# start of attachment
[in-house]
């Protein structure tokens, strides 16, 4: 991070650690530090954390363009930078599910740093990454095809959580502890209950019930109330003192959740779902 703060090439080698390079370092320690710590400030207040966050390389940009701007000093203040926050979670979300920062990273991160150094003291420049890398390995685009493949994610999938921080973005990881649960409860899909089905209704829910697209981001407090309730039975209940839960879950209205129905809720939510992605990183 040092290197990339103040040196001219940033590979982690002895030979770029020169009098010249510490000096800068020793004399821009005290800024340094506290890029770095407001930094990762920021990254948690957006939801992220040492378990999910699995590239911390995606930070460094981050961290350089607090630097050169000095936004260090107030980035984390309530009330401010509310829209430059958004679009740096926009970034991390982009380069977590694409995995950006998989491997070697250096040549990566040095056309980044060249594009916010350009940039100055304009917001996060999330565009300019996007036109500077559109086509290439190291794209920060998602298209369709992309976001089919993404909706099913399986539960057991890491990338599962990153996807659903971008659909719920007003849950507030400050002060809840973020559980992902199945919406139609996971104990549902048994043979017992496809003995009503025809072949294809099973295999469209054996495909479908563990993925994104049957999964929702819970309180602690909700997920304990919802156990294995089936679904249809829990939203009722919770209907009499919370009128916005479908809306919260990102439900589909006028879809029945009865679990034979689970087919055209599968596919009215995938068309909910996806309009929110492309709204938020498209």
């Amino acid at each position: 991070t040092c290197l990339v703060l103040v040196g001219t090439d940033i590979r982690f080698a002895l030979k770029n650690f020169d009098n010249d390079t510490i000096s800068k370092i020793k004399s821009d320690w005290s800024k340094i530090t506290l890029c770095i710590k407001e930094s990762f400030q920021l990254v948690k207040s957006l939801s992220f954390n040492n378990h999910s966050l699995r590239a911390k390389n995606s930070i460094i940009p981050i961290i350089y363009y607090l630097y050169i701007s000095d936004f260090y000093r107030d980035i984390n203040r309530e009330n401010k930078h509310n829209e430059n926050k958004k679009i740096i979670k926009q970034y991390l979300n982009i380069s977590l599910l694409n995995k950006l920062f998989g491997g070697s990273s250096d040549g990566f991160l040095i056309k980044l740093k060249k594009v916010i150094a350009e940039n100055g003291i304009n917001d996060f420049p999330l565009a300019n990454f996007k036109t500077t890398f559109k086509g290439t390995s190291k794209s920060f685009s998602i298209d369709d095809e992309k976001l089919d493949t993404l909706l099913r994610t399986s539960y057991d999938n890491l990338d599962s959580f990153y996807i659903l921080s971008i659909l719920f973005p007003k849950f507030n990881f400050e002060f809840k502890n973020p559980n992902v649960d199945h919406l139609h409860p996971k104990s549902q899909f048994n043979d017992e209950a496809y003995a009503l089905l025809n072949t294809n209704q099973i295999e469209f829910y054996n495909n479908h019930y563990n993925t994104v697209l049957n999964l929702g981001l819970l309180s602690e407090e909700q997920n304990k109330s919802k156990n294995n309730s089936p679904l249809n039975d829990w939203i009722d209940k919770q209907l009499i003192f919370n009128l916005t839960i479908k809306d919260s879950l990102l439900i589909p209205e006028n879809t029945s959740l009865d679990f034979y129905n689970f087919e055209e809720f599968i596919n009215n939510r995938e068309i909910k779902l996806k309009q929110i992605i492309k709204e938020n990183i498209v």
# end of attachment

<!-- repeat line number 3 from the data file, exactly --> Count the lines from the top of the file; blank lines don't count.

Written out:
């Amino acid at each position: 991070t040092c290197l990339v703060l103040v040196g001219t090439d940033i590979r982690f080698a002895l030979k770029n650690f020169d009098n010249d390079t510490i000096s800068k370092i020793k004399s821009d320690w005290s800024k340094i530090t506290l890029c770095i710590k407001e930094s990762f400030q920021l990254v948690k207040s957006l939801s992220f954390n040492n378990h999910s966050l699995r590239a911390k390389n995606s930070i460094i940009p981050i961290i350089y363009y607090l630097y050169i701007s000095d936004f260090y000093r107030d980035i984390n203040r309530e009330n401010k930078h509310n829209e430059n926050k958004k679009i740096i979670k926009q970034y991390l979300n982009i380069s977590l599910l694409n995995k950006l920062f998989g491997g070697s990273s250096d040549g990566f991160l040095i056309k980044l740093k060249k594009v916010i150094a350009e940039n100055g003291i304009n917001d996060f420049p999330l565009a300019n990454f996007k036109t500077t890398f559109k086509g290439t390995s190291k794209s920060f685009s998602i298209d369709d095809e992309k976001l089919d493949t993404l909706l099913r994610t399986s539960y057991d999938n890491l990338d599962s959580f990153y996807i659903l921080s971008i659909l719920f973005p007003k849950f507030n990881f400050e002060f809840k502890n973020p559980n992902v649960d199945h919406l139609h409860p996971k104990s549902q899909f048994n043979d017992e209950a496809y003995a009503l089905l025809n072949t294809n209704q099973i295999e469209f829910y054996n495909n479908h019930y563990n993925t994104v697209l049957n999964l929702g981001l819970l309180s602690e407090e909700q997920n304990k109330s919802k156990n294995n309730s089936p679904l249809n039975d829990w939203i009722d209940k919770q209907l009499i003192f919370n009128l916005t839960i479908k809306d919260s879950l990102l439900i589909p209205e006028n879809t029945s959740l009865d679990f034979y129905n689970f087919e055209e809720f599968i596919n009215n939510r995938e068309i909910k779902l996806k309009q929110i992605i492309k709204e938020n990183i498209v």